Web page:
Understand what you write (you are there to make things understandable for your audience).

Add details for human interest.
When you’re about to publish:
Provide links to original sources (if you publish online).

Always also think about headline, visual outlook, quotes, images, graphics etc.
Some general good advice for producing good investigative stories:
Spend much more time on the investigation than on the actual writing.

Plan your story into narrative chunks.

Also plan how you use your time
  • for research
  • for writing
  • for editing your text
  • for checking facts
  • and for delivering the final story.

Resolving the power supply challenge

In the afternoon, we got a generator to the venue, and by improvising a plug
and connecting several extension cords, a group of training participants finally
managed to resolve the power supply challenge. Thanks to Deus, George and
Felix especially. Photo from Felix Maganga's blog posting, where you can read
more about the exercise.

Bookmarking, blogging and searching for facts

Here’s a short summary of some of the postings that participants have made about what we have managed to do yesterday and today.

Lilian Nyingisye and Stella Msaliboko from Dar es Salaam School of Journalism both write about bookmarking, blogging and also about some of the search tips we went through today. “The bookmarking process is very good, because it saves time. You only bookmark for further reading,” says Stella Msaliboko. Lilian Nyingisye also makes a point of the joy of networking with colleagues from other colleges nearby.

Bertilda Rwegasira of Time School of Journalism writes about the experience of opening a blog, something she previously thought would require more advanced computer skills.

Jackson Joseph, also from TSJ, has made an even more narrative summary of the first day and how the problems with power and the network affected the good mood of all of us. Here’s another posting from Day 1 by Selemani Shekonga.

Introductions and expectations from the first day

On the first day of the training, the participants posted short introductions about themselves and their expectations from the training. They are all journalism tutors from four local colleges providing journalism courses for several hundreds of certificate, advanced certificate and diploma level students.

Abdallah Mambea from Raida School of Journalism has made a long, good list of his expectations from learning how to use the internet as a source of news to the positive and negative effects of the internet.

Bertilda Rwegasira from Time School of Journalism says she expects to find learning materials for her students and also to open a blog for education, information and entertainment.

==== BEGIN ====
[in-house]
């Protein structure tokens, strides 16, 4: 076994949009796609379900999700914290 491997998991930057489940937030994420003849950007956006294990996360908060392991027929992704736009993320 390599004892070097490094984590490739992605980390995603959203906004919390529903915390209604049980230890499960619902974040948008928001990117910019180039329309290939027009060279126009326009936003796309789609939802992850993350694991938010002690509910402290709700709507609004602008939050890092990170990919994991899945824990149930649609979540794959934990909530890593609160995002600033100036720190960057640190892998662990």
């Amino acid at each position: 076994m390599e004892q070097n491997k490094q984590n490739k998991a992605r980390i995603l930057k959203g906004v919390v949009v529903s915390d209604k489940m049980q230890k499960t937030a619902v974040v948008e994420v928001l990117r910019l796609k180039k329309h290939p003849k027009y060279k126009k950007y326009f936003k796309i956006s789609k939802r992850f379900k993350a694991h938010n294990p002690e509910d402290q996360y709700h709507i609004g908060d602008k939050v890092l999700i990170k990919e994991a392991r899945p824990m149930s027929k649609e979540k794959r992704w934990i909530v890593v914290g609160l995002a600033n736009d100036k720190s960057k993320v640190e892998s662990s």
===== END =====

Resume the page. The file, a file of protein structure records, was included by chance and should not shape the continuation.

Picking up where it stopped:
Selemani Shekonga from Royal College of Tanzania especially wants to become sensitive as media practitioner in plagiarism and copyrights issues.

Stella Msaliboko of Dar es Salaam School of Journalism expects to find facts for news writing and also to communicate with different people around the world concerning the challenges that are facing the journalism industry.

For all other introductions and expectations, see the blog links on the right.

New morning at the classroom on the fifth floor

It is the morning of the second day of the training, when all participants were in the classroom by five minutes past nine. The networks seems to be working well and power is also up and going.

This morning, the stubborn cock is still shouting outside, while we have been doing some small adjustments to the participants’ new blogs. Everyone successfully created a blog yesterday and most of the participants also published an introductory posting. Here is a link to a short Swahili-language story by Felix Maganga from Royal College of Tanzania about yesterday’s challenges on how to proceed with an internet training with no power.

Now all participants are making new postings on what we managed to do yesterday. Later today, you will find a list of all the blogs in the column on the right. But now it is time for the tea break.

Monday, 14 September 2015

Internet training with no power and network

This is my first posting from an internet training for journalism lecturers organized for the coming three days at Dar es Salaam School Journalism along Uhuru Street in Ilala, Dar es Salaam. We have started the training this morning with some challenges, such as no power, no generator, no internet connection, and in some cases not functioning computers. This is sometimes still a common situation in Tanzania, but usually things get solved later-on. Even in our case, we got the power back already in the morning, and at the time of writing, IT experts Deus and George are working to connect a faster wireless connection to all computers.

This intensive training is part of a wider internet training programme for Tanzanian journalists and journalism lecturers co-arranged by MISA Tanzania and Vikes – The Finnish Foundation for Media and Development, a solidarity organization of the Union of Journalists in Finland, with support from the Finnish Ministry for Foreign Affairs.

The training is the second internet training arranged specifically for journalism tutors in Tanzania and already the 40th internet training course arranged within the training programme which has been running since 2008.

Other previous internet courses have focused on editors from national mainstream media as well as radio producers, local reporters and also journalism lecturers in Dar es Salaam, Arusha, Mbeya, Mwanza and Zanzibar.

During the last five years, separate Swahili-language training courses have also been arranged for local reporters and regional correspondents in fifteen locations around the country, namely Dodoma, Geita, Iringa, Kigoma, Mbeya, Morogoro, Moshi, Mtwara, Musoma, Mwanza, Njombe, Pemba, Shinyanga, Songea and Sumbawanga. These trainings have been conducted by a group of dedicated Tanzanian trainers who have been trained especially for that purpose as part of this same programme.

Now, at this internet journalism training at Dar es Salaam School of Journalism, there are 13 lecturers and tutors from four journalism colleges located in Dar es Salaam.

We are all packed into an ICT student lab on fifth floor with natural ventilation through the windows, allowing us to also hear the traffic noise from downstairs and a stubborn cock crowing even though it is already afternoon and lunch time.

More about the proceedings of the first training day later.